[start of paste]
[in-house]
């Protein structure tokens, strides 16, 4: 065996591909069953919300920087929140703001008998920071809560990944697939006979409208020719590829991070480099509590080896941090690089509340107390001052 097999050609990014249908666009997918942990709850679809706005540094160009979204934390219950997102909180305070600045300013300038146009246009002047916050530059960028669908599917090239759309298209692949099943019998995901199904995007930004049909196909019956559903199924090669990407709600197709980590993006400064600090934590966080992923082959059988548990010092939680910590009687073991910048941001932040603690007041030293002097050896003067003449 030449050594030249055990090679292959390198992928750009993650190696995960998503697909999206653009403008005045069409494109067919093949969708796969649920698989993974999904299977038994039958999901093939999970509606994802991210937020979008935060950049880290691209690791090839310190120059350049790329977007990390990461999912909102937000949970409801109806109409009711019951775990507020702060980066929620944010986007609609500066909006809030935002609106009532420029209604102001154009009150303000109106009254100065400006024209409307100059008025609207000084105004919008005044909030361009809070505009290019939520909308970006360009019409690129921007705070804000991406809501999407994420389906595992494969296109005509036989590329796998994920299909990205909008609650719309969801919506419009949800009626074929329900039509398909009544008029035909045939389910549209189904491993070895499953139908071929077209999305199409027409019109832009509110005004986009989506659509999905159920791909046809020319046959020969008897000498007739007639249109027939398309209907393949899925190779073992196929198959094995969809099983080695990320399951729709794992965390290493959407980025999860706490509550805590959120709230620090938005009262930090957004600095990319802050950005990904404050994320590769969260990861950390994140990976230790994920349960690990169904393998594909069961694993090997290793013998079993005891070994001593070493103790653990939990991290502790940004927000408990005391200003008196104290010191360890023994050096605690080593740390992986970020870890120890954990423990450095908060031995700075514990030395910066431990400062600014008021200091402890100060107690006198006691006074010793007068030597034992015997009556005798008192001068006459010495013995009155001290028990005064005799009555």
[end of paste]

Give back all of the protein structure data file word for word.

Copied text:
[in-house]
């Protein structure tokens, strides 16, 4: 065996591909069953919300920087929140703001008998920071809560990944697939006979409208020719590829991070480099509590080896941090690089509340107390001052 097999050609990014249908666009997918942990709850679809706005540094160009979204934390219950997102909180305070600045300013300038146009246009002047916050530059960028669908599917090239759309298209692949099943019998995901199904995007930004049909196909019956559903199924090669990407709600197709980590993006400064600090934590966080992923082959059988548990010092939680910590009687073991910048941001932040603690007041030293002097050896003067003449 030449050594030249055990090679292959390198992928750009993650190696995960998503697909999206653009403008005045069409494109067919093949969708796969649920698989993974999904299977038994039958999901093939999970509606994802991210937020979008935060950049880290691209690791090839310190120059350049790329977007990390990461999912909102937000949970409801109806109409009711019951775990507020702060980066929620944010986007609609500066909006809030935002609106009532420029209604102001154009009150303000109106009254100065400006024209409307100059008025609207000084105004919008005044909030361009809070505009290019939520909308970006360009019409690129921007705070804000991406809501999407994420389906595992494969296109005509036989590329796998994920299909990205909008609650719309969801919506419009949800009626074929329900039509398909009544008029035909045939389910549209189904491993070895499953139908071929077209999305199409027409019109832009509110005004986009989506659509999905159920791909046809020319046959020969008897000498007739007639249109027939398309209907393949899925190779073992196929198959094995969809099983080695990320399951729709794992965390290493959407980025999860706490509550805590959120709230620090938005009262930090957004600095990319802050950005990904404050994320590769969260990861950390994140990976230790994920349960690990169904393998594909069961694993090997290793013998079993005891070994001593070493103790653990939990991290502790940004927000408990005391200003008196104290010191360890023994050096605690080593740390992986970020870890120890954990423990450095908060031995700075514990030395910066431990400062600014008021200091402890100060107690006198006691006074010793007068030597034992015997009556005798008192001068006459010495013995009155001290028990005064005799009555």